I love coaching at the entry level for our high school boys’ soccer team. Our team draws players with vastly different backgrounds, both culturally and in terms of soccer ability. We have players who come to us with extensive club experience and knowledge of training methods and tactics, we have players who are exceptional athletes physically but have limited in their soccer training, and we have players who have played in parks with their buddies for years and can make the ball stick to their feet like it’s velcro but have never played an official game and don’t even know some basic rules. Needless to say, we are a hot mess at the beginning of the season. Seeing them figure each other out, learning to play to each other’s strengths and cover for each other’s weaknesses, learning to communicate constructively and positively and hopefully facilitating some of that process as the coach, is a real privilege. I think it’s also a beautiful metaphor for the way our community can embrace diversity.

What are some misconceptions about learning foreign languages?

I speak French reasonably fluently and have some small abilities in Japanese and Spanish. I think maybe some Americans who have been in the country for multiple generations believe that learning another language is impossibly difficult and not relevant to their lives. I surely would disagree with both of those. Learning another language (even poorly learning it) can provide another way to interpret the world. And learning even just a little bit of other languages can really facilitate relationships with our multilingual community members. I was encouraged in a training session to learn a phrase or two in the language of my students, and I’ve found that it can really strengthen my relationship with my students and players.

Can you share some of the work you do in the community? How can others get involved?

In addition to coaching, I feel constantly tugged to be more involved in the community as I learn about my students’ lives, but I don’t make as much time as I should to volunteer. I do donate blood regularly and I would encourage anyone who qualifies to at least try it out. I also like to go with my family when we have a free afternoon to the Great Plains Food Bank. They are very organized and make it easy for us to have a good experience—I usually leave feeling like I have learned more than I have helped.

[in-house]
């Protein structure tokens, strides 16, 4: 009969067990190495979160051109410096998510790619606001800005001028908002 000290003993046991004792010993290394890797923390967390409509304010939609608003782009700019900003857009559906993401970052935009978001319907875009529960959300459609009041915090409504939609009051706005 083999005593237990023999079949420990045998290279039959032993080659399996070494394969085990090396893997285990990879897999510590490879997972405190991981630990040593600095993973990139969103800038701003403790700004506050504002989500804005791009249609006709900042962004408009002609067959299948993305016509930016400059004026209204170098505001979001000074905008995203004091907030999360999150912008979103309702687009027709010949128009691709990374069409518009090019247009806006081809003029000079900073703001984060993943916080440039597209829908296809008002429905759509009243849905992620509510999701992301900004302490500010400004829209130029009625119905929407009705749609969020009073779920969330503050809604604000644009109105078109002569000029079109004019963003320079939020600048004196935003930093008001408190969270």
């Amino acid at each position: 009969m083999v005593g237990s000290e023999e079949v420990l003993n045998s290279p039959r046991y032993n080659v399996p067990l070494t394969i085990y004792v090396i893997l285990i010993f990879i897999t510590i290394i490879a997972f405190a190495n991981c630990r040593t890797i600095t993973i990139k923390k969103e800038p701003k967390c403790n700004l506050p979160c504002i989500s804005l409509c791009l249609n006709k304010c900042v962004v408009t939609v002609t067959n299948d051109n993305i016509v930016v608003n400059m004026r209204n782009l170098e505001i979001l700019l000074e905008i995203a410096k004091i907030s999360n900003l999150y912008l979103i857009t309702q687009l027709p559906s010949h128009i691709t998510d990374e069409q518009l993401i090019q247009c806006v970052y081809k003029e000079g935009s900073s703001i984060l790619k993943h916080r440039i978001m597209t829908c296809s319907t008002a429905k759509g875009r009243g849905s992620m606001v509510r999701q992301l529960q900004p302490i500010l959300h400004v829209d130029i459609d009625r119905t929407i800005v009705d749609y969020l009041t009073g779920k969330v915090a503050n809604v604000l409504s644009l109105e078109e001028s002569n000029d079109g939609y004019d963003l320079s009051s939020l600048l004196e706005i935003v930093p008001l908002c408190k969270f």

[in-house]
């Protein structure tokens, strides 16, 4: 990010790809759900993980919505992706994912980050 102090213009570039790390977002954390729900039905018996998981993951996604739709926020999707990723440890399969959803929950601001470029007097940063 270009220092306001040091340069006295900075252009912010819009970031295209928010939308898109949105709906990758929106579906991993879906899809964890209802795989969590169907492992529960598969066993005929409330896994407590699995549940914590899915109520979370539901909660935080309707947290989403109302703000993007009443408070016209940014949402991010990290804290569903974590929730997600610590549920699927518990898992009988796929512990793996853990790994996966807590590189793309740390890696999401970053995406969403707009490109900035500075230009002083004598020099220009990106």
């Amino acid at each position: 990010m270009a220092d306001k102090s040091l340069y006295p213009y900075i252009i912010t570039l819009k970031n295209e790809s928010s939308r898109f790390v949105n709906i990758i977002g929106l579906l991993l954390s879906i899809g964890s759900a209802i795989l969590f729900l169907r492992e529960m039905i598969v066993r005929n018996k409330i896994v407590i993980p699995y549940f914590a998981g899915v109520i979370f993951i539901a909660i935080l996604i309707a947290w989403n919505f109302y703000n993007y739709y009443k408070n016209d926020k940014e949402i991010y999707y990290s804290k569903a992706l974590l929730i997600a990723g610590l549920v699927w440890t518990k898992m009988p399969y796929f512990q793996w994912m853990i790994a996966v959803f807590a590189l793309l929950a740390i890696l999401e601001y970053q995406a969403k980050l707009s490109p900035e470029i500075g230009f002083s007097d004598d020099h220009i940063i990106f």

I also think a great way to get involved is by forming some connections through a group. For me, my faith community (The Church of Jesus Christ of Latter-day Saints) provides me opportunities to come into contact with neighbors whose lives often differ significantly from mine. In these situations, these people can often be helpful and sometimes, I can help them.

As a Citizen of the World, what is the next problem you are trying to solve?

Ha—I don’t pretend that I can solve any problem beyond half of the problems I create! I do feel constantly anxious about the threats of climate change, racism and poverty, but I don’t have any novel ideas about solving them. I do believe in the power and worth of each person doing what they feel is best and right within their sphere of influence.

What is your vision for 2030 for the Fargo-Moorhead community?

I hope that we can more fully embrace the increasingly multicultural nature of our community. My vision is that, like our Moorhead soccer team, we will learn to see the value and strengths that our neighbors possess and feel enough generosity to support our neighbors in their weaknesses. When I have taken advantage of opportunities like this with folks with different backgrounds from me in our community, I’ve found rich rewards in perspective, knowledge, food and a greater sense of worth and well-being.

Written by Alexandre Cyusa

Alexandre Cyusa came to the FM area in the fall of 2010 to attend Concordia College. Originally from Kigali, Rwanda, Cyusa has lived in Switzerland, Ethiopia, Guinea and France. His traveling experiences have helped him in making this world a smaller and simpler place to live in. He currently works for Folkways and is interested in community development and nurturing global citizenship.